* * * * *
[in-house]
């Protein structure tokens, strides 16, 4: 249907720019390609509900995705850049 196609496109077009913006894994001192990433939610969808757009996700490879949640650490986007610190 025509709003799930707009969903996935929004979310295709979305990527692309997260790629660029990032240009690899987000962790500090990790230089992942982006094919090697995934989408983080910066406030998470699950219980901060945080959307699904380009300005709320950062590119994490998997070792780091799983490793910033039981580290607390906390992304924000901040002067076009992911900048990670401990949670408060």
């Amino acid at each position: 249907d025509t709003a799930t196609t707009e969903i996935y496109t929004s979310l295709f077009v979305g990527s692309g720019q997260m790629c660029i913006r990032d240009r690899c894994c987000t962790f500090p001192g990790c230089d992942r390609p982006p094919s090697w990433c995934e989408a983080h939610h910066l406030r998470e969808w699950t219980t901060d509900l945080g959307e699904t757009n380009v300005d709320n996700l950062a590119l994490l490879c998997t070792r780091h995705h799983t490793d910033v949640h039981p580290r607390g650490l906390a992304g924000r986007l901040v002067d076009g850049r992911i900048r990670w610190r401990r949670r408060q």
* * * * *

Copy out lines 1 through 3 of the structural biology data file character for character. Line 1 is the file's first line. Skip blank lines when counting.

[in-house]
């Protein structure tokens, strides 16, 4: 249907720019390609509900995705850049 196609496109077009913006894994001192990433939610969808757009996700490879949640650490986007610190 025509709003799930707009969903996935929004979310295709979305990527692309997260790629660029990032240009690899987000962790500090990790230089992942982006094919090697995934989408983080910066406030998470699950219980901060945080959307699904380009300005709320950062590119994490998997070792780091799983490793910033039981580290607390906390992304924000901040002067076009992911900048990670401990949670408060």
């Amino acid at each position: 249907d025509t709003a799930t196609t707009e969903i996935y496109t929004s979310l295709f077009v979305g990527s692309g720019q997260m790629c660029i913006r990032d240009r690899c894994c987000t962790f500090p001192g990790c230089d992942r390609p982006p094919s090697w990433c995934e989408a983080h939610h910066l406030r998470e969808w699950t219980t901060d509900l945080g959307e699904t757009n380009v300005d709320n996700l950062a590119l994490l490879c998997t070792r780091h995705h799983t490793d910033v949640h039981p580290r607390g650490l906390a992304g924000r986007l901040v002067d076009g850049r992911i900048r990670w610190r401990r949670r408060q």